The 2011 Texas drought was among the first high-impact heat waves to be examined by attribution research. The first batch of studies came to a mixed verdict on the relative role of climate change in driving the event, with the intense heat most likely boosted at least somewhat by long-term warming.
More recently, the 2018 U.S. National Climate Assessment concluded that as this century unfolds, “temperatures similar to the summer of 2011 will become increasingly likely to reoccur.”
Climate change doesn’t play out in a vacuum, of course. The state is filling with more and more people – including many who lack experience with the state’s natural climate swings, much less the ones now evolving under human influence. Given that Texas now has about 5 million more residents than it had when the state was hit by 2011’s summer of unprecedented heat, drought, and fire, it’s safe to conclude that millions of Texans might soon see the state as drought-gripped as they’ve ever experienced it.
The 2021 Regional Water Plan from the Texas Water Development Board hinges on a projected population increase from near 30 million in 2020 to 42 million by 2050 and 51 million by 2070.
A 2020 study led by Nielsen-Gammon warns that the booming state may be in for grueling climatic times: “…projections indicate drier conditions during the latter half of the 21st century than even the most arid centuries of the last 1,000 years.”
The prospects for later this year
For the time being, according to Nielsen-Gammon, “the people who have to do something [about the state’s emerging drought] are already doing it.
“Ranchers are providing supplemental feed and maybe even water. Winter wheat growers are watching their crops struggle. Other farmers are praying for rain for their spring crops and making contingency plans if rain doesn’t show up soon. And domestic water use doesn’t pick up until April, so there’s still time to turn things around before ordinary households have to take action, aside from just being conscious of not wasting water.”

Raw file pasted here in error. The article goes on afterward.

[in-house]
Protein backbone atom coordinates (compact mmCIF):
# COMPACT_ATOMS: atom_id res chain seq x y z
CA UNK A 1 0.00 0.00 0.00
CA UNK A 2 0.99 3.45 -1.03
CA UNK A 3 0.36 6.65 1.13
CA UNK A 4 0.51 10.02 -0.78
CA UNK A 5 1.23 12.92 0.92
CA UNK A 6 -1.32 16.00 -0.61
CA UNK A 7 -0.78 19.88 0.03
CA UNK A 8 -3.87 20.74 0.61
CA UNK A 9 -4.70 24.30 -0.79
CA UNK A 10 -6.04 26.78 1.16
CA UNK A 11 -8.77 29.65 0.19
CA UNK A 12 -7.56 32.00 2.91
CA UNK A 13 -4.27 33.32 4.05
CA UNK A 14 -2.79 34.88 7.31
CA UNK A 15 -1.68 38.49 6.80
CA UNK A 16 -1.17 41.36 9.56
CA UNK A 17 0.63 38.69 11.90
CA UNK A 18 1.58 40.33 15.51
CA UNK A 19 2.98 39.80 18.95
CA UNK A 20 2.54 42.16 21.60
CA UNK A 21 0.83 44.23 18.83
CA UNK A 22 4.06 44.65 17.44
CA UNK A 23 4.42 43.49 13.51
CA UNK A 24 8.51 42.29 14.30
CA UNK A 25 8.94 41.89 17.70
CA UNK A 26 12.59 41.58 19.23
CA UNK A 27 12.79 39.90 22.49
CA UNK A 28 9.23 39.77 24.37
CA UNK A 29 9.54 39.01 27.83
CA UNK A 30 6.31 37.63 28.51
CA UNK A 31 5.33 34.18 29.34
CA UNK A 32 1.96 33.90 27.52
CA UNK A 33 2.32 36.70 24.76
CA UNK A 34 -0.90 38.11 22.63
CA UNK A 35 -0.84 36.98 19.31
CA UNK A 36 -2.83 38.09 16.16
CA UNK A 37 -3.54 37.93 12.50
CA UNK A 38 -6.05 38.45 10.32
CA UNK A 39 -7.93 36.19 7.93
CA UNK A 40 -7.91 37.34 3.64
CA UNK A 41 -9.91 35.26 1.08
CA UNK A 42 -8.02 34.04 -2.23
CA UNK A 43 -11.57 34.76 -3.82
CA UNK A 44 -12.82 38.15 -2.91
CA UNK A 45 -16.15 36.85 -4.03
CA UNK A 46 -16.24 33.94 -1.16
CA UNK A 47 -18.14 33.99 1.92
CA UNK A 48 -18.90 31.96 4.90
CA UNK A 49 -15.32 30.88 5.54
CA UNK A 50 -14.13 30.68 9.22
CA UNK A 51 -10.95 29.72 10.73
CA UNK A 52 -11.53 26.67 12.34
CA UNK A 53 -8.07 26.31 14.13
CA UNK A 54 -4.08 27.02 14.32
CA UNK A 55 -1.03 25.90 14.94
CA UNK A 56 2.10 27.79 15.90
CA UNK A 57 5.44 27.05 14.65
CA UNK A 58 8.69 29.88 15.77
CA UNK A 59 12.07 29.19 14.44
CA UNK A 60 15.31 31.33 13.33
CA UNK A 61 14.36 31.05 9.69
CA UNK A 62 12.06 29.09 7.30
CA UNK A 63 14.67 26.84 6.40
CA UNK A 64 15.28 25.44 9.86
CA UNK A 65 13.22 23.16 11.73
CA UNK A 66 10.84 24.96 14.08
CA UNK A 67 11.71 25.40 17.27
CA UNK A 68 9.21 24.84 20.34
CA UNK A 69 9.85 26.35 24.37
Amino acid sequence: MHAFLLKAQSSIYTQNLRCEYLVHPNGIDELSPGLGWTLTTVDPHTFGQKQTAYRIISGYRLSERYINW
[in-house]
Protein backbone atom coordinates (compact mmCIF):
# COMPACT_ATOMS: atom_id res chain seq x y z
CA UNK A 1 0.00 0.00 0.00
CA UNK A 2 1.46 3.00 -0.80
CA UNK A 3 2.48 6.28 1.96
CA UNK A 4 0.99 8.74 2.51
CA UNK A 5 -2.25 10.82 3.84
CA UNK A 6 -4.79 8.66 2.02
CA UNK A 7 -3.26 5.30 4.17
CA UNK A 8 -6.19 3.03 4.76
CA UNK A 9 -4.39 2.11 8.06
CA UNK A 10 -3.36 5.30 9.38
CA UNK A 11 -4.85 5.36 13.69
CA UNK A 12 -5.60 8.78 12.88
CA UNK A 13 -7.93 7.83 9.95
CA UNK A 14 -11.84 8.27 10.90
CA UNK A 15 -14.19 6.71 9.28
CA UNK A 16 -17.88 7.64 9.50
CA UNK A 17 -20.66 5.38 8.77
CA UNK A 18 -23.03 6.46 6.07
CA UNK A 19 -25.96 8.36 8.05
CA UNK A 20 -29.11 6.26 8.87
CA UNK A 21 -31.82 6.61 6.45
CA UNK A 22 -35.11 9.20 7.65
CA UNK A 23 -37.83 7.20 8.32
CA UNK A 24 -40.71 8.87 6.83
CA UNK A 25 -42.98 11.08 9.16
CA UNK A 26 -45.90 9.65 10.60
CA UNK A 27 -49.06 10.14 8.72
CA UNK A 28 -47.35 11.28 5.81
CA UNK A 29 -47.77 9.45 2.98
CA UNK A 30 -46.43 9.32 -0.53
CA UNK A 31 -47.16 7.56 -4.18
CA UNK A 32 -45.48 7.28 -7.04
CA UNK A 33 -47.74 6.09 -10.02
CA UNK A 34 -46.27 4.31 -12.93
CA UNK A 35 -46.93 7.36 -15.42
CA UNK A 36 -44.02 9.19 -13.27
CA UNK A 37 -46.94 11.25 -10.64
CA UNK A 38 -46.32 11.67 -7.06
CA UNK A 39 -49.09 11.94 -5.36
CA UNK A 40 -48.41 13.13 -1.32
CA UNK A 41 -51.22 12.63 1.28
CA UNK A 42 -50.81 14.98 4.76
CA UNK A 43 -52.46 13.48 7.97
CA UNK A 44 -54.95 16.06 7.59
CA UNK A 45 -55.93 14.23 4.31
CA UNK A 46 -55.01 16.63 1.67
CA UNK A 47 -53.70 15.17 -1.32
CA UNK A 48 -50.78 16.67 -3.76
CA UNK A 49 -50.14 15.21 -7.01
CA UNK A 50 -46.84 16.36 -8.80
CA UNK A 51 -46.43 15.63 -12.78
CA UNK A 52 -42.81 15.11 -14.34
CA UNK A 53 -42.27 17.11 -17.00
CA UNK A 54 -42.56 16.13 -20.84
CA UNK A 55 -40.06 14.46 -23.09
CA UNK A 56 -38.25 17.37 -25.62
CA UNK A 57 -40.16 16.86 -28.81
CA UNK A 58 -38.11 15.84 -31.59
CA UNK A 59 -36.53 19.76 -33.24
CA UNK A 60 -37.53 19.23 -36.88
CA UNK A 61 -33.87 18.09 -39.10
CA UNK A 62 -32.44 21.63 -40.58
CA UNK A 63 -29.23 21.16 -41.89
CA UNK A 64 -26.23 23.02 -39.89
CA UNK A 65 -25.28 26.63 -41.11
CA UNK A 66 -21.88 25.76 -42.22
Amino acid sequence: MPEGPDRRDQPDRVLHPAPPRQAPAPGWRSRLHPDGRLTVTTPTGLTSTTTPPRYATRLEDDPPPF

In line with La Niña expectations, NOAA’s latest spring outlook (issued January 20) is for Texas to lean warmer and drier than average. Looking further out, there’s always the chance that an El Niño event will arrive next winter, which would certainly raise the odds for rain (as would one or more tropical cyclones this summer and fall, provided they move far enough inland).
It’s just as possible that La Niña could return for a third consecutive winter. Right now, the odds appear roughly even for El Niño and La Niña by late summer, with a slightly greater chance of neutral conditions. It’ll be a few more months before forecasters have a better handle on what to expect in winter 2022-23.
Science writer and meteorologist Bob Henson is a contributing editor of Texas Climate News. He is the author of “The Thinking Person’s Guide to Climate Change.”
John Nielsen-Gammon is a member of TCN’s volunteer Advisory Board. Members have no authority over our editorial decisions.